The University of Connecticut notified town officials on Monday of plans to install security fencing on the former West Hartford campus.
By Ronni Newton
Fencing will be installed around several of the unoccupied buildings on the former University of Connecticut campus in West Hartford, UConn Special Counsel Richard Orr said in a letter to town officials Monday.
In the letter, Orr noted that UConn’s goal was to “maintain the security and accessibility of the property and buildings.”
The campus, located at the intersection of Asylum Avenue and Trout Brook Drive, has been largely vacant since late August, when UConn opened its downtown campus. In December, after nearly 18 months of extended due diligence, the West Hartford Town Council voted to terminate a Purchase and Sale Agreement for the 58-acre parcel amid concerns about environmental liabilities stemming from the presence of polychlorinated biphenyls (PCBs).
UConn spokesperson Stephanie Reitz said Monday that there have not been any problems with trespassers, but “there wasn’t likely to be many issues during cold weather. As the weather gets nicer, people are more likely to try to get into the buildings,” she said.
“In the past, UConn has been the subject of liability claims by persons who were unaffiliated with UConn who claimed to have been injured during their unauthorized access to the property,” Orr said in his letter, and the University considered fencing the entire campus but was sensitive to the appearance and is optimistic that a buyer will soon be found.
Two separate fences will be installed – one around the library, and the other encompassing the social work and undergraduate buildings. The Information Technology Center, which is still in use, will not be fenced, and use of the baseball fields, playground, and parking areas will not be impacted, Orr’s letter states.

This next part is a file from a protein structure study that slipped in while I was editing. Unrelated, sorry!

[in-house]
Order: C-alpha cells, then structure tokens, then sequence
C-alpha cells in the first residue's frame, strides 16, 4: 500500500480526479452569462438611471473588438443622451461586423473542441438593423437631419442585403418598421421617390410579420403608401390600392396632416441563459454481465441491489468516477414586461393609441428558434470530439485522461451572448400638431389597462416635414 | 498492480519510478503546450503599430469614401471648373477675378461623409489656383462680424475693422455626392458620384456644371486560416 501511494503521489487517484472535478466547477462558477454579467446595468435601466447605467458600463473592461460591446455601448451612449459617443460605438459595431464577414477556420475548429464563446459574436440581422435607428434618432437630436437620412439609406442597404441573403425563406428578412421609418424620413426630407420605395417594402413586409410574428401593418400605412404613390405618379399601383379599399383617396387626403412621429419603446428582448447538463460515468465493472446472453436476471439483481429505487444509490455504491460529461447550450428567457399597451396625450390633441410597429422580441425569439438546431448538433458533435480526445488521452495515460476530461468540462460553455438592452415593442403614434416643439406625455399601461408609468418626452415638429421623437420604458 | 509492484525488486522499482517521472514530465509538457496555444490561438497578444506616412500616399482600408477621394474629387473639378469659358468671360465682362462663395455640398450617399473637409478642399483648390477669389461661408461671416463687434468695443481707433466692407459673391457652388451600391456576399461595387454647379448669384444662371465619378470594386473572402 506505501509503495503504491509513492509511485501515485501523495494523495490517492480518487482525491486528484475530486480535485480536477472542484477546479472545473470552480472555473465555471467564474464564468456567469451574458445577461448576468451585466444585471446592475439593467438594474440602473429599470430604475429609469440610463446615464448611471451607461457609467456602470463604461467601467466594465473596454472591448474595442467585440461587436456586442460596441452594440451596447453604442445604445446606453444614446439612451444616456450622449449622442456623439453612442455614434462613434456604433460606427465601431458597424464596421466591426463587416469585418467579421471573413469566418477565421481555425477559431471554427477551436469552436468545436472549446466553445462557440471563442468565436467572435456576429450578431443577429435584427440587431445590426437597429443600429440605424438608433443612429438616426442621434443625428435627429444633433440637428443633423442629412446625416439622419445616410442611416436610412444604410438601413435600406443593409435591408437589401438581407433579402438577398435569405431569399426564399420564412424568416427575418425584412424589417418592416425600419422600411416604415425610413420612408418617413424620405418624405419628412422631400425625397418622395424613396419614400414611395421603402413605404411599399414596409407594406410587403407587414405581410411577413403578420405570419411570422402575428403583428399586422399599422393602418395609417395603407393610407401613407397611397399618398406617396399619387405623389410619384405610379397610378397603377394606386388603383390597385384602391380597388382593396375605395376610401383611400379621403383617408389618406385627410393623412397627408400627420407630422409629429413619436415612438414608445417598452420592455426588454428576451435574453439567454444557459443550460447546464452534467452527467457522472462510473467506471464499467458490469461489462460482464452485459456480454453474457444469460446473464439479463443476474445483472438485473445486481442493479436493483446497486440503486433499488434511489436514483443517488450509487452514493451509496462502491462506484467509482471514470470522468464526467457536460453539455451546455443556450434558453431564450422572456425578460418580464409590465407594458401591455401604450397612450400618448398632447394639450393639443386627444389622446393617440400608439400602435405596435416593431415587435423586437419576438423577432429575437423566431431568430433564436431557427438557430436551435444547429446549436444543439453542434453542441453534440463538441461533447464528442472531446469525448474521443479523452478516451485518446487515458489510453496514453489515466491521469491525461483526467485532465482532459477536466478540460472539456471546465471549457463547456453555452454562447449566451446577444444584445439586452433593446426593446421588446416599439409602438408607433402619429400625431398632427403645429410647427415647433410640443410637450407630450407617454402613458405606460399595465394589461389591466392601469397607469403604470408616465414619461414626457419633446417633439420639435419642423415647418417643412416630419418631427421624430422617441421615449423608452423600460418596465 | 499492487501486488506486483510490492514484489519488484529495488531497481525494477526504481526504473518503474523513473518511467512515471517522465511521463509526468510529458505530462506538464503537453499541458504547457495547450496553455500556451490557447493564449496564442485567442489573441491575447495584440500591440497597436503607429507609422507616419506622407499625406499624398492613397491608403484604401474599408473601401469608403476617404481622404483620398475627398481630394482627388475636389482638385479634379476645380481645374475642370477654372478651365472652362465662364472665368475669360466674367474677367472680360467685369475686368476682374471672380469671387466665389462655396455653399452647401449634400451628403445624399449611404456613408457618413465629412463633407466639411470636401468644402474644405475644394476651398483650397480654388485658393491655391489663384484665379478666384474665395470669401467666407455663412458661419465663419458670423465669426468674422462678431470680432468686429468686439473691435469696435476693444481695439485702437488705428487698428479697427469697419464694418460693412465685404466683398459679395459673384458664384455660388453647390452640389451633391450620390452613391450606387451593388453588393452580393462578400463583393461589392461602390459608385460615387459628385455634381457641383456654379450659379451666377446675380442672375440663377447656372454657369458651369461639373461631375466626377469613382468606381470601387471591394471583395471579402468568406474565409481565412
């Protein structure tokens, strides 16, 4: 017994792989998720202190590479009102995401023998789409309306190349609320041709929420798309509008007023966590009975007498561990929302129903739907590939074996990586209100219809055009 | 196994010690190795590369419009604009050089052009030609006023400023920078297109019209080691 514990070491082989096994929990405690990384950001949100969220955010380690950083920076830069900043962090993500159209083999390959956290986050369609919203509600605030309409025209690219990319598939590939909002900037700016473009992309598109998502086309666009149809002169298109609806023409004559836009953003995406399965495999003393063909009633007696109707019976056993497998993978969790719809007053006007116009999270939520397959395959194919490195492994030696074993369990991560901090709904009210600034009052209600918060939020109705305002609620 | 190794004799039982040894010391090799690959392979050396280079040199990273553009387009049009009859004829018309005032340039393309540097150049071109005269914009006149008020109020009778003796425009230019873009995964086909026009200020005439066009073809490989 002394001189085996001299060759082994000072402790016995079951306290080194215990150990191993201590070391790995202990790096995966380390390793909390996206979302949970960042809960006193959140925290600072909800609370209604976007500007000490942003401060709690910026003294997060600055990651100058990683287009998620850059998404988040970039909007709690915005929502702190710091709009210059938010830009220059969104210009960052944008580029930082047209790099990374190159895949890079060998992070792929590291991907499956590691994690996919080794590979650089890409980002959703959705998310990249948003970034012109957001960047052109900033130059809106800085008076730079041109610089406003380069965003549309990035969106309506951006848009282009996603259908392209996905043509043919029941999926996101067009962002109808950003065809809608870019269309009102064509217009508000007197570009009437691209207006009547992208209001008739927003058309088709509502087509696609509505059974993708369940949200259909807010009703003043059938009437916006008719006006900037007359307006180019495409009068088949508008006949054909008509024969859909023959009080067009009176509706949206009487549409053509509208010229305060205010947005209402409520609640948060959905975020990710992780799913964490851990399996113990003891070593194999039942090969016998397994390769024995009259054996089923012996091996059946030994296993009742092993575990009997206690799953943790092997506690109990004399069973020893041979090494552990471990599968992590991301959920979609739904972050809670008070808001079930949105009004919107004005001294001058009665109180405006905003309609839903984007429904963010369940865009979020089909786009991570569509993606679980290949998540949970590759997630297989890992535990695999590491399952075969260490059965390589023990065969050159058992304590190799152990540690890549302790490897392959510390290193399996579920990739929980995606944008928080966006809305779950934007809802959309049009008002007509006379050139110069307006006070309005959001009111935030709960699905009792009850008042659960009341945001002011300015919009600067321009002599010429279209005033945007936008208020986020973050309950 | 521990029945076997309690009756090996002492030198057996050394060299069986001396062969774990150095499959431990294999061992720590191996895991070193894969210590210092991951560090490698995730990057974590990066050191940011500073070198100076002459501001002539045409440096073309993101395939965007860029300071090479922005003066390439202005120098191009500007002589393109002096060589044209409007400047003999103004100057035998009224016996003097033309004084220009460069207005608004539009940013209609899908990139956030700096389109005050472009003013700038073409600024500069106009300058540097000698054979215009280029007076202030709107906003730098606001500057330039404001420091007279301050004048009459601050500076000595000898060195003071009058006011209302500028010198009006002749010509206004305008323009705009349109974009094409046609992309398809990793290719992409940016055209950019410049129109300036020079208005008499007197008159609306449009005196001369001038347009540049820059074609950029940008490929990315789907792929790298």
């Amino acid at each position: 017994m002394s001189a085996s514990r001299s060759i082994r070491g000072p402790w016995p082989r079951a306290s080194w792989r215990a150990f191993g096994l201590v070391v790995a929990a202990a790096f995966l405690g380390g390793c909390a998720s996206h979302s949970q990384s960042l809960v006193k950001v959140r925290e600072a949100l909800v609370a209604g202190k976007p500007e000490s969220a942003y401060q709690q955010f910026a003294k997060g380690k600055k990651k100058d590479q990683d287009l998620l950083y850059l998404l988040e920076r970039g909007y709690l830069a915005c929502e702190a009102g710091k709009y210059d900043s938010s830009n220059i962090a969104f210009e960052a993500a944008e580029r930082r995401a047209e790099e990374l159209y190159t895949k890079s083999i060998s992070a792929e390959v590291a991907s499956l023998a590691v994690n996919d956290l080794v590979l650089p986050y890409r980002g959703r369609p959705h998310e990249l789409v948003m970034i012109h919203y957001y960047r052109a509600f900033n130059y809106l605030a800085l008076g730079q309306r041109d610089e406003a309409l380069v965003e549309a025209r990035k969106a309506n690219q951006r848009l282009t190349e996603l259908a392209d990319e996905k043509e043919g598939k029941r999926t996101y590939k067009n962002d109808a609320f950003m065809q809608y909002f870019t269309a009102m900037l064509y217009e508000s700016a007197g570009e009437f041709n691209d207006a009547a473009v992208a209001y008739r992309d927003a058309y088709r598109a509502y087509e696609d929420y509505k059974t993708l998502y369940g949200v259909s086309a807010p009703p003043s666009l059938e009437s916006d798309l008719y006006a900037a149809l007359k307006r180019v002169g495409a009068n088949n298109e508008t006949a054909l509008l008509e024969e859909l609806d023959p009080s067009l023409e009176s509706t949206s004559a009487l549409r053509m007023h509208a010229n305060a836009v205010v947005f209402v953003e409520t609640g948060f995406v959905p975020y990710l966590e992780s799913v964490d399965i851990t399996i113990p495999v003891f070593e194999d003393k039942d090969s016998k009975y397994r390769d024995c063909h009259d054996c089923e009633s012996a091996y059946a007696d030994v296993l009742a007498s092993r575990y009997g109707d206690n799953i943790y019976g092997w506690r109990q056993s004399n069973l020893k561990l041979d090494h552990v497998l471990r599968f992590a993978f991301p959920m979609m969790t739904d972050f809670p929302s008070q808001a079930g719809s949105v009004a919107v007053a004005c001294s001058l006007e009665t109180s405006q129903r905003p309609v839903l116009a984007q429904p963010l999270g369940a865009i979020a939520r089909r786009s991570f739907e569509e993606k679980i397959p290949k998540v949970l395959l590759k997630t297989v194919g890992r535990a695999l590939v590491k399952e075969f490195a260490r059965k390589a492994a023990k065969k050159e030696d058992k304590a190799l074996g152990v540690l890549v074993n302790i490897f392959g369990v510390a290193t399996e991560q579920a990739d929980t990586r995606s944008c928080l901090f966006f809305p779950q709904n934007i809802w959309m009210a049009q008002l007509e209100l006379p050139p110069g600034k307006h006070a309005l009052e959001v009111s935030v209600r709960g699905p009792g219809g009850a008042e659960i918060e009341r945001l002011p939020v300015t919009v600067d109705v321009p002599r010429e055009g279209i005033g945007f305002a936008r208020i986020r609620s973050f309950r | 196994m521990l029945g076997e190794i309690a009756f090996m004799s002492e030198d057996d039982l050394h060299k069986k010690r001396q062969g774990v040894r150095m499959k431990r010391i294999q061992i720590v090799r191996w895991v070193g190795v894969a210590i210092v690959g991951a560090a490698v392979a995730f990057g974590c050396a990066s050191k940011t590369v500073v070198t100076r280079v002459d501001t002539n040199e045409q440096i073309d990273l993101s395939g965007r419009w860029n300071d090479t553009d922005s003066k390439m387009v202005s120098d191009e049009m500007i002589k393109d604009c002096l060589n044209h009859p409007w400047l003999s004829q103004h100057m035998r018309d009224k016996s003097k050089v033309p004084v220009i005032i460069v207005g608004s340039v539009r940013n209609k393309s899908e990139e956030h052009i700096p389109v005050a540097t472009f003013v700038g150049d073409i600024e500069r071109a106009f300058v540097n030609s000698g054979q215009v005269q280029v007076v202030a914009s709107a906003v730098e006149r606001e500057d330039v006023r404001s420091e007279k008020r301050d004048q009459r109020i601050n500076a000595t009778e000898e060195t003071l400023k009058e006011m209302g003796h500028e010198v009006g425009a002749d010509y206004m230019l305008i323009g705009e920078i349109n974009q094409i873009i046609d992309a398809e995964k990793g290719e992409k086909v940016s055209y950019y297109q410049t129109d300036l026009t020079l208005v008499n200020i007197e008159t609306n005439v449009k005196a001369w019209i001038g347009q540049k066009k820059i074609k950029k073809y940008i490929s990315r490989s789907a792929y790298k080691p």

Both fences will incorporate surrounding ground that has already undergone remediation. “We don’t want that area disturbed,” Reitz said.
“I appreciate the fact that they’re taking this step” and only fencing a portion of the property, Town Manager Matt Hart said Monday. “I’m not surprised that UConn is taking this step with unoccupied buildings.”
Hart said he is not aware of any problems with trespassers on the property.
The 6-foot high galvanized steel fencing will have gates that UConn officials will be able to access, and according to the letter has been planned to avoid interference with underground utilities or damage to mature trees. The fencing will be set back from the curb line along Asylum Avenue “and behind trees so as to minimize the visual impact on passersby.”
The fencing will be installed in the next few days, Reitz said, and installation should take several days.
UConn has been marketing the campus property since the town decided to terminate the Purchase and Sale Agreement. Reitz said Monday that UConn is “still negotiating with a handful” of potential purchasers, but does not yet have a contract in place.
The town has recently undergone an extensive community engagement process with the goal of developing a vision statement for the property to serve as a guideline for redevelopment of the property, while the Town Council serves as West Hartford’s land use authority with responsibility for any zoning changes that may ultimately be required.
The Town Council’s Ad Hoc Subcommittee on Economic Development reviewed a draft vision statement on March 29, and the entire Town Council will consider that vision statement at a special meeting on Tuesday, April 17.
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